Latex Resist


Product Overview


  • Latex resist is pre-mixed and ready to use as is, although you may thin it with water if necessary.
  • Mix a little liquid dish soap with water and put into a container. Before using latex, wet your brush in the soapy water to help brushability and cleanup (after you’re finished, you can use the same soapy water to clean your brushes).
  • Don’t use “good” brushes! Latex will eventually ruin your brushes, even if you take extraordinary care when cleaning up.
  • Don’t wear good clothes when using latex. It will stain and won’t wash out of clothing.
  • Apply one (1) thick coat of latex when used to resist glazes. Thinner coats may be difficult to remove and could leave little bits of latex on your piece.
  • The latex dries from the bottom up, so when the top surface of the latex starts to turn yellow, you can lift it up. Drying time will vary from about 15 minutes to two hours, depending on temperature and humidity (Pieces can be placed in the sun or in front of a fan to accelerate drying time). Use a needle tool to gently lift an edge of the latex, then pull gently but firmly with your fingers to remove the latex.
  • Make sure to wear a dust mask when removing the latex. Dry glaze particles on top of the latex can create a lot of dust when pulling it off.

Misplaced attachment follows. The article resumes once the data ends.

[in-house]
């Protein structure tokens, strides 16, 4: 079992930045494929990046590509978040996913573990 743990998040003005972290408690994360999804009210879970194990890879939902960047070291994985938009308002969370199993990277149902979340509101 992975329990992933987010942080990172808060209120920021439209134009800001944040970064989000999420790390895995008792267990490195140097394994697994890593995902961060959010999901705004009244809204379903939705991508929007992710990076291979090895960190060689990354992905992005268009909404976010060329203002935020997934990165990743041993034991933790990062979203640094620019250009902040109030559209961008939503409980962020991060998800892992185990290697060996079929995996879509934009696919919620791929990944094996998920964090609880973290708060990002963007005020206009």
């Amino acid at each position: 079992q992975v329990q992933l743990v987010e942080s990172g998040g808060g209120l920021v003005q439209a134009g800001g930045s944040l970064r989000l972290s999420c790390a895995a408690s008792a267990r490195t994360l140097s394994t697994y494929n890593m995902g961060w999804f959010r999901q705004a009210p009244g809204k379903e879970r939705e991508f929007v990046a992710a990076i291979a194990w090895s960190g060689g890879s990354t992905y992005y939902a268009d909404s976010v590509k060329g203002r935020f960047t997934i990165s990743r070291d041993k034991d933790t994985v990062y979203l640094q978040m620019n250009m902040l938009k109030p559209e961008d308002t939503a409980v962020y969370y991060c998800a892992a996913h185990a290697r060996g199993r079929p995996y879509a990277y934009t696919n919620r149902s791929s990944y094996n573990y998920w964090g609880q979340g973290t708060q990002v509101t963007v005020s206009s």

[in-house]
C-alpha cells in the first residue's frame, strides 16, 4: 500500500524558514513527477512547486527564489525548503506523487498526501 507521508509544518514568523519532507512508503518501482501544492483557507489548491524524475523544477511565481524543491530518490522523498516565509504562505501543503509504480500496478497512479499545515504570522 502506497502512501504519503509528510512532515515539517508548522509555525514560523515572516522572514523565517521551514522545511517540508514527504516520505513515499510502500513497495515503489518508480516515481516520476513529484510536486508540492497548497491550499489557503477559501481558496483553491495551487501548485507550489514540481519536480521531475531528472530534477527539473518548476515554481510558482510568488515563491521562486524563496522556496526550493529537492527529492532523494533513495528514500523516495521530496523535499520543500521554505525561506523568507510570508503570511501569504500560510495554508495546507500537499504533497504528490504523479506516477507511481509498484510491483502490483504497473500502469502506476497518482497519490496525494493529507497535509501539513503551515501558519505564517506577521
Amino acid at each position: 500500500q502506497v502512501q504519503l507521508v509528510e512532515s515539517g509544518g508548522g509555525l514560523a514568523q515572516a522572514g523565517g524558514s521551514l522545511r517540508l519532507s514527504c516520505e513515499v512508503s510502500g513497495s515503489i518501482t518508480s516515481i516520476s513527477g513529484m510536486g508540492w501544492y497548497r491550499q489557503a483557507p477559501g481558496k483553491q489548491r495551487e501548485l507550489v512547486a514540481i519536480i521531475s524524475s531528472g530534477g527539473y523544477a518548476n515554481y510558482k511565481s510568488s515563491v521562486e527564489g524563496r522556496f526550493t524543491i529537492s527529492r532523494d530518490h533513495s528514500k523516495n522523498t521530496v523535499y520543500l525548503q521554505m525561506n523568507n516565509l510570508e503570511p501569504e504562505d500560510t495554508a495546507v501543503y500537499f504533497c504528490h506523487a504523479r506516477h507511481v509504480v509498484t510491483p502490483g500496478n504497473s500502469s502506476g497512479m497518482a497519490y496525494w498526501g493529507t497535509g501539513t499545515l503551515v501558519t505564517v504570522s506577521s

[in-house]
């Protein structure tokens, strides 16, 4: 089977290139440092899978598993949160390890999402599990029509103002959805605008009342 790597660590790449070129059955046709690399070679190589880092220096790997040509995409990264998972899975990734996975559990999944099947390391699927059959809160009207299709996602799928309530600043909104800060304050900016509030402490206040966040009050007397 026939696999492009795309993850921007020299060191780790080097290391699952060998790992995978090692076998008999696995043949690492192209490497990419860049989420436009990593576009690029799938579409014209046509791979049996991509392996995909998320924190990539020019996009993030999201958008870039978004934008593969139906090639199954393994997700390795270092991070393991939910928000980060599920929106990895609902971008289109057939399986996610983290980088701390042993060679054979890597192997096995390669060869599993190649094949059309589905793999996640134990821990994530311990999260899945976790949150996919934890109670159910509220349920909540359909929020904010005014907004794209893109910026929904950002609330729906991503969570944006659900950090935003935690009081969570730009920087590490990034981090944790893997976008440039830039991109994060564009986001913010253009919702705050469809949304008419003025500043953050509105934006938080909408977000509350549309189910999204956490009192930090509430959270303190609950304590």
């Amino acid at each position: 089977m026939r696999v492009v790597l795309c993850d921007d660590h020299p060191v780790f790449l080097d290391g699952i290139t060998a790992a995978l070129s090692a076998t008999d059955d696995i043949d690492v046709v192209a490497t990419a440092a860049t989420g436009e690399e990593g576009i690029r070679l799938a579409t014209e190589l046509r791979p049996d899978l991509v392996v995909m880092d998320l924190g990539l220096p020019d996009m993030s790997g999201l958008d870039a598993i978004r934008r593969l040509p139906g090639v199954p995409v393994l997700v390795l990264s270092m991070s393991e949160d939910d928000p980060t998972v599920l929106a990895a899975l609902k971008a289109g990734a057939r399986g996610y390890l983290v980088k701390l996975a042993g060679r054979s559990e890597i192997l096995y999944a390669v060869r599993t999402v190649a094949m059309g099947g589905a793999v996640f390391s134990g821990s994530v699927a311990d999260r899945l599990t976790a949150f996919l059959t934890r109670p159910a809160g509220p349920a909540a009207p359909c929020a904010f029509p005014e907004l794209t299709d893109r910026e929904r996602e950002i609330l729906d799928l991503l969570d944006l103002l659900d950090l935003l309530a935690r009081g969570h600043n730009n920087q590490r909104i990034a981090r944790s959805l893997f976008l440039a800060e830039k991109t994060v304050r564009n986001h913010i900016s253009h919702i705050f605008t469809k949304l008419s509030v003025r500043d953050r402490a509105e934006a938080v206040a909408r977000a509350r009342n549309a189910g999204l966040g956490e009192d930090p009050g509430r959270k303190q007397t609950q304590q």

• On some occasions, the latex resist can pull up at the edges if it is left on too long, perhaps overnight or longer. (If the piece with the latex on it is already glazed, this isn’t a big issue, but don’t create detailed latex resist patterns and then plan to apply the glaze the next morning.)
  • Although it is not recommended, latex can be left on a piece during the firing (not large areas, but little bits and pieces that might not pull off when the latex is applied too thin), but it leaves an ashy residue, and it is not known if it produces harmful or toxic fumes.

Tips from Marie Deborah Wald, longtime latex resist user (paraphrased & compiled by Bracker’s).